V. FIDELITY . The words in Revelation 1:14 may be read: " I shall be what I shall be." From future to future the same; not like the gods of the heathen, fitful, capricious. What God was to the fathers, that he will be to children's children; not a promise broken or a purpose unfulfilled.

VI. COVENANTAL GRACE . Evidence that "Jahveh," or "Jehovah," is the covenantal name of God is accumulated in abundance in Smith's 'Bib. Dict.' under word "Jehovah," (sect. 5.) p. 957. To the many striking illustrations there, add, that Jesus is equivalent to Joshua—Jehovah that saves.

VII. MYSTERY . God we may apprehend, never comprehend; touch, as with the finger, never grasp or embrace. " I am what I am." Job 11:7-9 ; Psalms 77:19 ; Habakkuk 3:4 .— R .

Observe generally on the name:

1 . It was then new: Exodus 6:3 . Not absolutely new, but practically so.

2 . It became sacred. The Jew never pronounced it. This savoured of superstition, and its ill effect is to be seen in the suppression of the name Jehovah, even in our English Bibles, and in the substitution for it of LORD in small capitals. We will enter into their reverence without showing their superstition. "Where the Spirit of the Lord is there is liberty."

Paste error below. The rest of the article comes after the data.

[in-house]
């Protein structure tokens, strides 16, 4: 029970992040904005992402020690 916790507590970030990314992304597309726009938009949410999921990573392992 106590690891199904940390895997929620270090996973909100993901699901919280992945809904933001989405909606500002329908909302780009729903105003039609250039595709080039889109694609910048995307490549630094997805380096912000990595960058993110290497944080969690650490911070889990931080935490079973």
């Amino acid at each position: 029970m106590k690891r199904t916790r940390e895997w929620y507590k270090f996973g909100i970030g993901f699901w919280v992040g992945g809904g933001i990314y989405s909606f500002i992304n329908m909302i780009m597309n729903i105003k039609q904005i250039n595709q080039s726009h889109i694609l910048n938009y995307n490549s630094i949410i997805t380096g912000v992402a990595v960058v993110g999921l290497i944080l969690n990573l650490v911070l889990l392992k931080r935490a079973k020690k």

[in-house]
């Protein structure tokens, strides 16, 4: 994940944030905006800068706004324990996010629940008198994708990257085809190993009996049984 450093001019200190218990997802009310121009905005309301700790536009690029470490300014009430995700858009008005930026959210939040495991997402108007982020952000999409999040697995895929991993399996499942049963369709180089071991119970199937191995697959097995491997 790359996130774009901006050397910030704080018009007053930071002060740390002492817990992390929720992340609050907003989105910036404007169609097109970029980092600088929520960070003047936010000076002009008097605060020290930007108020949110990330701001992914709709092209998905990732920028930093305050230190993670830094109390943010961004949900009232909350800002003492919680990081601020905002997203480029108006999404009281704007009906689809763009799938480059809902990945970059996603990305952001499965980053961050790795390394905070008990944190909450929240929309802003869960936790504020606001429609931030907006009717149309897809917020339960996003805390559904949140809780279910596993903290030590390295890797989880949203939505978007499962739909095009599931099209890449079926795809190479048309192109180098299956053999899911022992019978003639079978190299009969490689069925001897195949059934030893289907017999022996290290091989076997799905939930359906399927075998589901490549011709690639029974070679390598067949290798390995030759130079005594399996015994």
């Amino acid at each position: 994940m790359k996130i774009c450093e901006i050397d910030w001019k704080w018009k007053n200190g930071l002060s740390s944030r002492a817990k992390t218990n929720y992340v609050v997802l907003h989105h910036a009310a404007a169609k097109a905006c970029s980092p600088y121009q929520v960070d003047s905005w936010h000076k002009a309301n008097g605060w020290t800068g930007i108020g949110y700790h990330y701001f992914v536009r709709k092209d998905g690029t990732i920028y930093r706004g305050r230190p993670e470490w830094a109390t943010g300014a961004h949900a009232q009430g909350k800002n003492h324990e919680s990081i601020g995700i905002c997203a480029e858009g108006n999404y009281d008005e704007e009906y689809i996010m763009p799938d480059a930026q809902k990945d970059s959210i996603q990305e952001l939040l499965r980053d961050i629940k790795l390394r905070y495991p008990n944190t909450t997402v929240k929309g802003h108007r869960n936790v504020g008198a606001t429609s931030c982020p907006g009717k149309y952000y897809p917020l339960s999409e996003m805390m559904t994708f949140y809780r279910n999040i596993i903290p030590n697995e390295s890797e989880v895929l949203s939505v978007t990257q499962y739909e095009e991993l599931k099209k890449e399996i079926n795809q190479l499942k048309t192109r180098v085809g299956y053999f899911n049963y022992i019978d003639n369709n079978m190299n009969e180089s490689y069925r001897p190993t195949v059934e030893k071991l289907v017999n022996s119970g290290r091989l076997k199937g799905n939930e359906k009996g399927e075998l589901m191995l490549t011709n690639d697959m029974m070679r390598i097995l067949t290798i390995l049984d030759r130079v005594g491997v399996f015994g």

3 . The name is a root-designation in the revelation of God. Assumed universally in Judaism and Christianity, see Maurice's 'Patriarchs and Lawgivers,' pp. 165, 166.

4 . The name sets forth objective truth. "This is my name for ever." It is the sign-manual of the Almighty across nature, in providence, on the cross. The name gives us a true idea of the Deity.

5 . The name should be subjectively cherished. "This is my memorial to all generations," God's forget-me-not in the believer's heart. The name by which he would be remembered.— R .

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Exodus 3:11-17 (Exodus 3:11-17)

Hindrances to service and how God removes them.


1 . Moses knew the pomp and pride of the Egyptian court. He remembered how Israel had rejected him when he was more than he was now. Once he had believed himself able for the task, but he was wiser now: "Who am I ?" etc. He might serve God in the lowly place he held, but not there. Moses in this the type of multitudes. God's call for service is met on every hand by the cry, "Who am I that I should go?"

2 . How God meets this sense of weakness.


1 . His own thought of God was dim. How then could he carry conviction to the hearts of the people? The same lack of clear, living thought of God keeps tongues tied to-day.

2 . How it may be removed.